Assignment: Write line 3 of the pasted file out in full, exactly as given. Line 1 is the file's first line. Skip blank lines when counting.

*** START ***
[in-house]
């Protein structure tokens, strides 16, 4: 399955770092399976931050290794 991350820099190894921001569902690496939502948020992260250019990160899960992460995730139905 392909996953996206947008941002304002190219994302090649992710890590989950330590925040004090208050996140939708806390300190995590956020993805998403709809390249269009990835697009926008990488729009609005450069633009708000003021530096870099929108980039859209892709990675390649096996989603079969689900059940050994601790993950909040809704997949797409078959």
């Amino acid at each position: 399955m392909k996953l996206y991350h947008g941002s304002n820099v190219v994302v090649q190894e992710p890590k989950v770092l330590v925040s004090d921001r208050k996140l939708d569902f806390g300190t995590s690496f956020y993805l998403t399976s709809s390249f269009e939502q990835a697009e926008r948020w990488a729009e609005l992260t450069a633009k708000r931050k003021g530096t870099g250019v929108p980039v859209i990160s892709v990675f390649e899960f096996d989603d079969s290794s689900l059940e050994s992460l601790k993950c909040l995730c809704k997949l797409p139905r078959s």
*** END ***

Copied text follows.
């Amino acid at each position: 399955m392909k996953l996206y991350h947008g941002s304002n820099v190219v994302v090649q190894e992710p890590k989950v770092l330590v925040s004090d921001r208050k996140l939708d569902f806390g300190t995590s690496f956020y993805l998403t399976s709809s390249f269009e939502q990835a697009e926008r948020w990488a729009e609005l992260t450069a633009k708000r931050k003021g530096t870099g250019v929108p980039v859209i990160s892709v990675f390649e899960f096996d989603d079969s290794s689900l059940e050994s992460l601790k993950c909040l995730c809704k997949l797409p139905r078959s």